Playing Ireland’s Royal Portrush
With the 2019 Open Championship returning to Northern Ireland for the first time in decades, we sent a golf writer to play the upgraded host course. You’ll want to tee it up here, too – and walk in the footsteps of the world’s best pros.
hort of a generous post-round tip, there may be no sweeter sight for a Royal Portrush Golf Club caddie than his player striping a drive down the middle of the first fairway. That’s how my round starts on this sunny and windless day, putting a smile on the face of Mark McClelland, a Portrush native carrying my bag. It’s a good start on the Dunluce Course, one of the world’s finest links layouts, where the Open Championship returns this summer after a 68-year absence.
In Northern Ireland 60 miles north of Belfast on the North Antrim Causeway Coast, Royal Portrush hosted the Open in 1951 — the first and only venue to host it outside of England and Scotland. With a current rotation of nine courses in those two countries virtually set in stone for the championship, a return to Royal Portrush had long been doubtful. But its successful hosting of the 2012 Irish Open caught some eyes at the R&A, which manages the major. The spotlight that shined on Northern Ireland thanks to a combined six major wins by natives Darren Clarke, Graeme McDowell, and Rory McIlroy since 2010 also helped. Plus, a calming of the country’s volatile and often violent political landscape (known as the “Troubles”) further eased organizational concerns.
As McClelland and I stand on the tee of the par-3 third hole overlooking the entire course, he acknowledges not having expected the major championship to return to his hometown. “With the Troubles and everything, I thought they would leave it a while longer,” he says. “I didn’t think it would be here in my lifetime. But the course itself is certainly good enough to host it.”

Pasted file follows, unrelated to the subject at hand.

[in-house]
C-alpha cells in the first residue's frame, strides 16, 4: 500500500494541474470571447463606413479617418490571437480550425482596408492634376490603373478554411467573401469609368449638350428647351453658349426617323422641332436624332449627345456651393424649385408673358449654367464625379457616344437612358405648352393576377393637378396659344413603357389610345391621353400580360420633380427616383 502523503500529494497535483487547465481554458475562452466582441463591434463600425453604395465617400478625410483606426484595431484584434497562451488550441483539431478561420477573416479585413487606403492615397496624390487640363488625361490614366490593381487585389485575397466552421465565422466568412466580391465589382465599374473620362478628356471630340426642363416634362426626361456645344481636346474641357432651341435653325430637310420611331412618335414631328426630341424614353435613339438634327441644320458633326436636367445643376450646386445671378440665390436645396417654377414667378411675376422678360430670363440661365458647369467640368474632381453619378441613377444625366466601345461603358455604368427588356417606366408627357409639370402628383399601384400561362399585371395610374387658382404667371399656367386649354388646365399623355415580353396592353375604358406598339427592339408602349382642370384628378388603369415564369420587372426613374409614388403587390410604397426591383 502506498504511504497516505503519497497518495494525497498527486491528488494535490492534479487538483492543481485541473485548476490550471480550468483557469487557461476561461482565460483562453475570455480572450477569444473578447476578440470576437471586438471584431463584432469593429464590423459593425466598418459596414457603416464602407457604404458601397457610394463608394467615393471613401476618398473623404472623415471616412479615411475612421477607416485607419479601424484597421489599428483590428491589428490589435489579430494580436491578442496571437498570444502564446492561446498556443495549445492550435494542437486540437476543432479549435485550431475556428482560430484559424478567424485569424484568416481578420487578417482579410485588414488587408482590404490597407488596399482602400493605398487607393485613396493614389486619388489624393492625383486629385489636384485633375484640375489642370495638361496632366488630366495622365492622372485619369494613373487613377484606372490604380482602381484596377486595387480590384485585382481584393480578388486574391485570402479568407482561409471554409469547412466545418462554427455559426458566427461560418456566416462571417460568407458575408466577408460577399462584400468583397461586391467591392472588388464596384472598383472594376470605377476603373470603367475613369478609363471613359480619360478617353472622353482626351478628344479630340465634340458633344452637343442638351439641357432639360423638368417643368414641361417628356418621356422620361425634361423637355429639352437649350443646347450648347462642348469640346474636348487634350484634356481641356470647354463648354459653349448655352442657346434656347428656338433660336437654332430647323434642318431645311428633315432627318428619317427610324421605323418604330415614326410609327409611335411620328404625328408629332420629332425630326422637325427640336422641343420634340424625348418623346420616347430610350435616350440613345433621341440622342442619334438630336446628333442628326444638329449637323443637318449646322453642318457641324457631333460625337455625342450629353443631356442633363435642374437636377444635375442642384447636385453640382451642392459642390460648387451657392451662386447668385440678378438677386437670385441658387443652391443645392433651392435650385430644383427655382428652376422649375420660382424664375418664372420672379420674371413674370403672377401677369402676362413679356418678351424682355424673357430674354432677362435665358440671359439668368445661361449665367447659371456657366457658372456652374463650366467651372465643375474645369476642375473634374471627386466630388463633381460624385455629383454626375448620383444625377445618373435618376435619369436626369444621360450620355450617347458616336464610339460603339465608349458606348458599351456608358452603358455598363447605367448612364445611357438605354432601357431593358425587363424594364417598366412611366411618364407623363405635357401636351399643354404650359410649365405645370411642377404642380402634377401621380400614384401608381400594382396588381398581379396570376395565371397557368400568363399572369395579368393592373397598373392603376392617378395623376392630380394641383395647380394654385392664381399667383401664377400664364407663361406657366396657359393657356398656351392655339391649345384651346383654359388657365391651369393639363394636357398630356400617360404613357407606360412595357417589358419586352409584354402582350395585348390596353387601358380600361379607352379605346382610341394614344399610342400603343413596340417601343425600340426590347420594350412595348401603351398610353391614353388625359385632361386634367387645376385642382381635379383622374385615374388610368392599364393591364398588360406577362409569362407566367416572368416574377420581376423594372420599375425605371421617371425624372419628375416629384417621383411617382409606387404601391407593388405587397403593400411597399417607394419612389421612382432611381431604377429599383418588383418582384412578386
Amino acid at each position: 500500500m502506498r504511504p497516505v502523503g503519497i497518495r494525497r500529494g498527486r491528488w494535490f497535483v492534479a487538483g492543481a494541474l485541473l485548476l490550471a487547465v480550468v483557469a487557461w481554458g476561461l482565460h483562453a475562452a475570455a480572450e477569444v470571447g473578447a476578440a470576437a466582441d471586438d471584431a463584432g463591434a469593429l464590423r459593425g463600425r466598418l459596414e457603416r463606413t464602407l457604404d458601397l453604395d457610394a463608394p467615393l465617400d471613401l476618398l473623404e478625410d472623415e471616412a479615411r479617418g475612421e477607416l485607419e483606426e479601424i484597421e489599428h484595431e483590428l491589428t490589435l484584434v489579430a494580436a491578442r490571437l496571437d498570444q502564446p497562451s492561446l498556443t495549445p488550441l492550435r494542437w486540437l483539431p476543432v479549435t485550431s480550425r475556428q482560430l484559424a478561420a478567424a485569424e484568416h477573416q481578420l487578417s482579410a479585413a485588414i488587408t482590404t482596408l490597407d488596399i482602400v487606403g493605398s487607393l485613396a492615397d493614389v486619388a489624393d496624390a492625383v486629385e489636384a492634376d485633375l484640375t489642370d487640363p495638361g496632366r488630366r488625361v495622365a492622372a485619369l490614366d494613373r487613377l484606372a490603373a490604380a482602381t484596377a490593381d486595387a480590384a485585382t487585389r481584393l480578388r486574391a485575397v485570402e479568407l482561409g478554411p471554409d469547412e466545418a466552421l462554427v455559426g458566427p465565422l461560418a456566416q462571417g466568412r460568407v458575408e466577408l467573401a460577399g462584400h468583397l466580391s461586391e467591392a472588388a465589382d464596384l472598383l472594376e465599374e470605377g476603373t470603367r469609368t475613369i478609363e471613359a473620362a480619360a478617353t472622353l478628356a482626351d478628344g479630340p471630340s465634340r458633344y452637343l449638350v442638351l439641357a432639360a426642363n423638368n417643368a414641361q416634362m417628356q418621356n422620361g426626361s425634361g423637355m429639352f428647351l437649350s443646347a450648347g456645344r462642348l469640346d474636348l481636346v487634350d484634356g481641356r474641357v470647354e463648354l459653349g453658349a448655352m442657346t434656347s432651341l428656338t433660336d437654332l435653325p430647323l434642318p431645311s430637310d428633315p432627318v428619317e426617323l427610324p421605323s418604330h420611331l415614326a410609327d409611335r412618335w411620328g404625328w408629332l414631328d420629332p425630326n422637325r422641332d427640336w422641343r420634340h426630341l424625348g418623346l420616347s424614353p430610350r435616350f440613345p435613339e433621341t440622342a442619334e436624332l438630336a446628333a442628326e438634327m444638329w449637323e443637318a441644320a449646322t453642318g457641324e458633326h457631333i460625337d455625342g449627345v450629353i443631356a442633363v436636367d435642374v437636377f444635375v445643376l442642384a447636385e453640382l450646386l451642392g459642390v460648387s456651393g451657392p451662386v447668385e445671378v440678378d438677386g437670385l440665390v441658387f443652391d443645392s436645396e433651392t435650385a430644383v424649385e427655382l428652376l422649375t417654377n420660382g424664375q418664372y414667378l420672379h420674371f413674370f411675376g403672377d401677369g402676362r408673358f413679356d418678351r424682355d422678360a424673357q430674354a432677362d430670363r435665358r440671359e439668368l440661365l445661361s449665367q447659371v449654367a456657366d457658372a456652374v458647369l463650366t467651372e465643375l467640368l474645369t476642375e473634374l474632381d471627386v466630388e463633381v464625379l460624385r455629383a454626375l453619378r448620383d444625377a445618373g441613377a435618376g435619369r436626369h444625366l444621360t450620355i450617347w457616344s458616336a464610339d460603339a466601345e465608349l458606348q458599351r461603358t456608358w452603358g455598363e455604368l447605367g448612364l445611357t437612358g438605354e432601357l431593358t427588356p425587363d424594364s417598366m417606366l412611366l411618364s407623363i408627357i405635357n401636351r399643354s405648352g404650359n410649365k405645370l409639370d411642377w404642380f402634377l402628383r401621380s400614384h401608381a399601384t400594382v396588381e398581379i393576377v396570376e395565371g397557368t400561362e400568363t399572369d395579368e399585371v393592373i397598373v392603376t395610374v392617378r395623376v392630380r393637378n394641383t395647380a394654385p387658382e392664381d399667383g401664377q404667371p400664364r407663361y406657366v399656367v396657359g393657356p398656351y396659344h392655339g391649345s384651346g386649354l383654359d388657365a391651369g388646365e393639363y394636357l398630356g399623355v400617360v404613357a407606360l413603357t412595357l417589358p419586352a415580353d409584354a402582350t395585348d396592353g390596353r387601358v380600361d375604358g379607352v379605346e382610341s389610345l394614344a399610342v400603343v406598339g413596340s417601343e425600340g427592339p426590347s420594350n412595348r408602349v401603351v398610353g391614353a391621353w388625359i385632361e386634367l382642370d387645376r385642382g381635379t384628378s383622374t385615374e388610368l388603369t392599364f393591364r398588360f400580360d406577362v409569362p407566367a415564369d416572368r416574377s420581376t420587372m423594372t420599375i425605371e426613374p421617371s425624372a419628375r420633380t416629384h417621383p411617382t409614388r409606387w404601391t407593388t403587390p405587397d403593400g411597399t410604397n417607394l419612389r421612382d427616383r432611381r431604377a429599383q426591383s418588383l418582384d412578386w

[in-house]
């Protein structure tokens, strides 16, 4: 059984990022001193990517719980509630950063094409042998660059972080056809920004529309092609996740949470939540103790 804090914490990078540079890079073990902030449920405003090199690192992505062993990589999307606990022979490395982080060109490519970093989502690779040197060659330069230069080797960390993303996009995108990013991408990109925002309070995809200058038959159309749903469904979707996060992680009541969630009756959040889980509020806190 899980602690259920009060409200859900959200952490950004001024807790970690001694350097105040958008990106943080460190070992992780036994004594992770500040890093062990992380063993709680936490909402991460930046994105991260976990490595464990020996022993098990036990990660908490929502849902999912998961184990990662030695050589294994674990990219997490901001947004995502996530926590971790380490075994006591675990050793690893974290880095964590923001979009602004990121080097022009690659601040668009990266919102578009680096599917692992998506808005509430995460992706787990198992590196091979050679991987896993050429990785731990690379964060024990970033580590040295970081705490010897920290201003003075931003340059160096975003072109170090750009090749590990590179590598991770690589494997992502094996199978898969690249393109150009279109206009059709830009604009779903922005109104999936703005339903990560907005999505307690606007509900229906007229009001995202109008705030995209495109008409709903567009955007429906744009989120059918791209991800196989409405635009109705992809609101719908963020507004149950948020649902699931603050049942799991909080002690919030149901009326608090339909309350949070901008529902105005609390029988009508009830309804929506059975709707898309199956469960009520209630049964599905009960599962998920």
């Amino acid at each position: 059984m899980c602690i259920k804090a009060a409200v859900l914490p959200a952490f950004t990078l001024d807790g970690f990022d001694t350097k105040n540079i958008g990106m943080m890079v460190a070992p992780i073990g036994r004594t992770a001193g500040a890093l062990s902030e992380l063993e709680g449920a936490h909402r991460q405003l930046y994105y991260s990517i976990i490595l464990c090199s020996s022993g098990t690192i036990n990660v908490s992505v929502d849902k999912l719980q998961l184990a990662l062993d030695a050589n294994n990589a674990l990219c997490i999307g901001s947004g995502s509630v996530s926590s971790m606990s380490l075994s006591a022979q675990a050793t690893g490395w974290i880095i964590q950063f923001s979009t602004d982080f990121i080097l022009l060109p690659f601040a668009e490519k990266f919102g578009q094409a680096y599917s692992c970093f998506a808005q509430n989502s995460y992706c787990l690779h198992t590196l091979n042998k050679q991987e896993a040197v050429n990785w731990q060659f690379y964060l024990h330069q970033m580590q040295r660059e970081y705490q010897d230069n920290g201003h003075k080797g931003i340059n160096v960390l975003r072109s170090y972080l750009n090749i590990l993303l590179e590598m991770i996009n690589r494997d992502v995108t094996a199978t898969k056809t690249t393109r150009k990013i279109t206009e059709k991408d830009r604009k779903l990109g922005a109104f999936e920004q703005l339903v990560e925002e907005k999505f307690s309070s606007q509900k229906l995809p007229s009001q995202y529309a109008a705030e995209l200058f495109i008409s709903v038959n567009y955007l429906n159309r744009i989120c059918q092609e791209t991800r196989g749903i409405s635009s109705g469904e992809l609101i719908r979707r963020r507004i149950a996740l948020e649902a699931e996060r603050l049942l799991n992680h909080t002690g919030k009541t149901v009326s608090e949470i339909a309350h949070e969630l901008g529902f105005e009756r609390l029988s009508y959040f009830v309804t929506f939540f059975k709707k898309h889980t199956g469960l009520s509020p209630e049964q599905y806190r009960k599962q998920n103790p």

o argument there. The seaside setting, the rumpled fairways, and the tight turf all fit the bill. Still, the club made definitive changes in preparation for the Open, none larger than eliminating the relatively weak former 17th and 18th holes (which will instead host the championship’s tented village and hospitality area) and building two new holes (now the seventh and eighth) using land previously part of the adjoining Valley Course. That forced a renumbering of other holes, plus the club added numerous bunkers and back tees throughout. Finally, it built a well-hidden tunnel inside a large grassy mound behind the sixth green to expedite access to multiple holes for Open participants.
One person who wouldn’t be surprised to see the Open return to Royal Portrush would be the late Joe Carr, Ireland’s most decorated amateur golfer. “My father won one of his three British Amateurs there in 1960,” says his son Marty, who runs Carr Golf, a Dublin-based international travel business that won a Golf Digest Editors’ Choice Award for Best Tour Operators last year. “He said if he could play a golf course for the rest of his life, it would probably be the Old Course at St. Andrews. But if he had to play a golf course in Ireland for the rest of his life, it would be Portrush.”